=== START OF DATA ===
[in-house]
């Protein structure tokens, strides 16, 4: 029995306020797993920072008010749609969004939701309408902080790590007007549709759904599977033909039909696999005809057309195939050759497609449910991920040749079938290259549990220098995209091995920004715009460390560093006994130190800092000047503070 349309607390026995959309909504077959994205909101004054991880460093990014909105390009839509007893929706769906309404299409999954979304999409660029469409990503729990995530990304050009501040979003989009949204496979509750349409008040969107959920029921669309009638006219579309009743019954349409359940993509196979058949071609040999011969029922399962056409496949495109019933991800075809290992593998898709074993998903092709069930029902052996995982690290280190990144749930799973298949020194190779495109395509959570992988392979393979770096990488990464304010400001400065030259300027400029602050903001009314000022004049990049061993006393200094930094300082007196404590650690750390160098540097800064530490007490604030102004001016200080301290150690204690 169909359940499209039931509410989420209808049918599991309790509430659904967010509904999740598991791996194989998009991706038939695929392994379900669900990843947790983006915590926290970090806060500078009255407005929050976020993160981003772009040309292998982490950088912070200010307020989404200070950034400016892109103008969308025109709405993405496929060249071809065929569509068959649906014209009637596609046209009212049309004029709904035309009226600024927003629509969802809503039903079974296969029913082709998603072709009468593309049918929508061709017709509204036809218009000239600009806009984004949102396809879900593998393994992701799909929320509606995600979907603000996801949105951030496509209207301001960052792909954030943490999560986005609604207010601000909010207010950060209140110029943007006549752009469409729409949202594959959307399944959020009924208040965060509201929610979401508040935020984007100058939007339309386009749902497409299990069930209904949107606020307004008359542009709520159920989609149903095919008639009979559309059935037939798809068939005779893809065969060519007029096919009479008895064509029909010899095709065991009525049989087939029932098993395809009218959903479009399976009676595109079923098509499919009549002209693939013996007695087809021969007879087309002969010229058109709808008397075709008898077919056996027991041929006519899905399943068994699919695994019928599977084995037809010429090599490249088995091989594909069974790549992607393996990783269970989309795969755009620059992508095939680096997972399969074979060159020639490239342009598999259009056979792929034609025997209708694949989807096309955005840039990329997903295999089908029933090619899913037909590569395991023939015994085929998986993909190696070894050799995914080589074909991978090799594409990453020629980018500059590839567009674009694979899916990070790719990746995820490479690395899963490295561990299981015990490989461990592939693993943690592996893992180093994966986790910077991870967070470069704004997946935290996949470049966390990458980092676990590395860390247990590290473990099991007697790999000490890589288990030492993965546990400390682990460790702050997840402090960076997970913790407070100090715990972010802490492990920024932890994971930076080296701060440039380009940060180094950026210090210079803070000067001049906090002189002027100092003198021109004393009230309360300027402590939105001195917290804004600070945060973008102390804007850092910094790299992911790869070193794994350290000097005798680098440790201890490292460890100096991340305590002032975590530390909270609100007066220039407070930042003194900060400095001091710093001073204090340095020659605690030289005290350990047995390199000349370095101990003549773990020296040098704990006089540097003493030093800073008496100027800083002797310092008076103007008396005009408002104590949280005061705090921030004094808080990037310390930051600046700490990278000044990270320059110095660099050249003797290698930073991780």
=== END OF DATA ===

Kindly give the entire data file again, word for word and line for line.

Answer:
[in-house]
């Protein structure tokens, strides 16, 4: 029995306020797993920072008010749609969004939701309408902080790590007007549709759904599977033909039909696999005809057309195939050759497609449910991920040749079938290259549990220098995209091995920004715009460390560093006994130190800092000047503070 349309607390026995959309909504077959994205909101004054991880460093990014909105390009839509007893929706769906309404299409999954979304999409660029469409990503729990995530990304050009501040979003989009949204496979509750349409008040969107959920029921669309009638006219579309009743019954349409359940993509196979058949071609040999011969029922399962056409496949495109019933991800075809290992593998898709074993998903092709069930029902052996995982690290280190990144749930799973298949020194190779495109395509959570992988392979393979770096990488990464304010400001400065030259300027400029602050903001009314000022004049990049061993006393200094930094300082007196404590650690750390160098540097800064530490007490604030102004001016200080301290150690204690 169909359940499209039931509410989420209808049918599991309790509430659904967010509904999740598991791996194989998009991706038939695929392994379900669900990843947790983006915590926290970090806060500078009255407005929050976020993160981003772009040309292998982490950088912070200010307020989404200070950034400016892109103008969308025109709405993405496929060249071809065929569509068959649906014209009637596609046209009212049309004029709904035309009226600024927003629509969802809503039903079974296969029913082709998603072709009468593309049918929508061709017709509204036809218009000239600009806009984004949102396809879900593998393994992701799909929320509606995600979907603000996801949105951030496509209207301001960052792909954030943490999560986005609604207010601000909010207010950060209140110029943007006549752009469409729409949202594959959307399944959020009924208040965060509201929610979401508040935020984007100058939007339309386009749902497409299990069930209904949107606020307004008359542009709520159920989609149903095919008639009979559309059935037939798809068939005779893809065969060519007029096919009479008895064509029909010899095709065991009525049989087939029932098993395809009218959903479009399976009676595109079923098509499919009549002209693939013996007695087809021969007879087309002969010229058109709808008397075709008898077919056996027991041929006519899905399943068994699919695994019928599977084995037809010429090599490249088995091989594909069974790549992607393996990783269970989309795969755009620059992508095939680096997972399969074979060159020639490239342009598999259009056979792929034609025997209708694949989807096309955005840039990329997903295999089908029933090619899913037909590569395991023939015994085929998986993909190696070894050799995914080589074909991978090799594409990453020629980018500059590839567009674009694979899916990070790719990746995820490479690395899963490295561990299981015990490989461990592939693993943690592996893992180093994966986790910077991870967070470069704004997946935290996949470049966390990458980092676990590395860390247990590290473990099991007697790999000490890589288990030492993965546990400390682990460790702050997840402090960076997970913790407070100090715990972010802490492990920024932890994971930076080296701060440039380009940060180094950026210090210079803070000067001049906090002189002027100092003198021109004393009230309360300027402590939105001195917290804004600070945060973008102390804007850092910094790299992911790869070193794994350290000097005798680098440790201890490292460890100096991340305590002032975590530390909270609100007066220039407070930042003194900060400095001091710093001073204090340095020659605690030289005290350990047995390199000349370095101990003549773990020296040098704990006089540097003493030093800073008496100027800083002797310092008076103007008396005009408002104590949280005061705090921030004094808080990037310390930051600046700490990278000044990270320059110095660099050249003797290698930073991780």